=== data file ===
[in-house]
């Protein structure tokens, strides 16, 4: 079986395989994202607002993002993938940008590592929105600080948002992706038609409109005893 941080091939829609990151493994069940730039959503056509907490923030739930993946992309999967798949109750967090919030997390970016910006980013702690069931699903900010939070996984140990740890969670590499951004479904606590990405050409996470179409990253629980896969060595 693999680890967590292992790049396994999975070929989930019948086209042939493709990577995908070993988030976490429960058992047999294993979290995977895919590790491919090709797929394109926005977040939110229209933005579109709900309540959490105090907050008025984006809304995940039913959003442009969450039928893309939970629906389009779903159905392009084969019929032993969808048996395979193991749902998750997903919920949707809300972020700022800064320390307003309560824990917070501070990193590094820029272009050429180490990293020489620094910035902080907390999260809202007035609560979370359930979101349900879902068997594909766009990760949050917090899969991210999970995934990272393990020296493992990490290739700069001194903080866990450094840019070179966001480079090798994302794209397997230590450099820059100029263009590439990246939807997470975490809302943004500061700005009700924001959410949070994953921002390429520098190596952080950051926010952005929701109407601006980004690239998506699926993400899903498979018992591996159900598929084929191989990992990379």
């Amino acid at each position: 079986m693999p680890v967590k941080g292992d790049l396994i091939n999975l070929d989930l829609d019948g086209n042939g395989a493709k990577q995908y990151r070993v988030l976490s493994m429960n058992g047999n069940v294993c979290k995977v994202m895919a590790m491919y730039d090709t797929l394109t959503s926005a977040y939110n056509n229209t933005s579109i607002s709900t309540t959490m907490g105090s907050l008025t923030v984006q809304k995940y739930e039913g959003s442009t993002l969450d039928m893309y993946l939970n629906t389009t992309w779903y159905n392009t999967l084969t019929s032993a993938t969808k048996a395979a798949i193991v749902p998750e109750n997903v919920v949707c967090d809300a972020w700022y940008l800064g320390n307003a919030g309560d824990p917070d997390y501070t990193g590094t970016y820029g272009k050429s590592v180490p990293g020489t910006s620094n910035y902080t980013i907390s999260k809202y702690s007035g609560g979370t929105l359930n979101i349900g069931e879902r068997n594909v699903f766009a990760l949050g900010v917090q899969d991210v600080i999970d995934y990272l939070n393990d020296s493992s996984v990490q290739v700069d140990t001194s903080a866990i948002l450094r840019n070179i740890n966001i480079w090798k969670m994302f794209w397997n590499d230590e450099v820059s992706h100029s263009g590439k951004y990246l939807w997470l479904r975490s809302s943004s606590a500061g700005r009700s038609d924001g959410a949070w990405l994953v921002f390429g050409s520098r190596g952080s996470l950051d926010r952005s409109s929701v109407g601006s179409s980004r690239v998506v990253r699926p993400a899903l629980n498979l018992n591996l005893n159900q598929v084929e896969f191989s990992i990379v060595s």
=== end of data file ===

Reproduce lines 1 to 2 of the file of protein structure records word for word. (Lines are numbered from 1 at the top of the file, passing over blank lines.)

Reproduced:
[in-house]
């Protein structure tokens, strides 16, 4: 079986395989994202607002993002993938940008590592929105600080948002992706038609409109005893 941080091939829609990151493994069940730039959503056509907490923030739930993946992309999967798949109750967090919030997390970016910006980013702690069931699903900010939070996984140990740890969670590499951004479904606590990405050409996470179409990253629980896969060595 693999680890967590292992790049396994999975070929989930019948086209042939493709990577995908070993988030976490429960058992047999294993979290995977895919590790491919090709797929394109926005977040939110229209933005579109709900309540959490105090907050008025984006809304995940039913959003442009969450039928893309939970629906389009779903159905392009084969019929032993969808048996395979193991749902998750997903919920949707809300972020700022800064320390307003309560824990917070501070990193590094820029272009050429180490990293020489620094910035902080907390999260809202007035609560979370359930979101349900879902068997594909766009990760949050917090899969991210999970995934990272393990020296493992990490290739700069001194903080866990450094840019070179966001480079090798994302794209397997230590450099820059100029263009590439990246939807997470975490809302943004500061700005009700924001959410949070994953921002390429520098190596952080950051926010952005929701109407601006980004690239998506699926993400899903498979018992591996159900598929084929191989990992990379």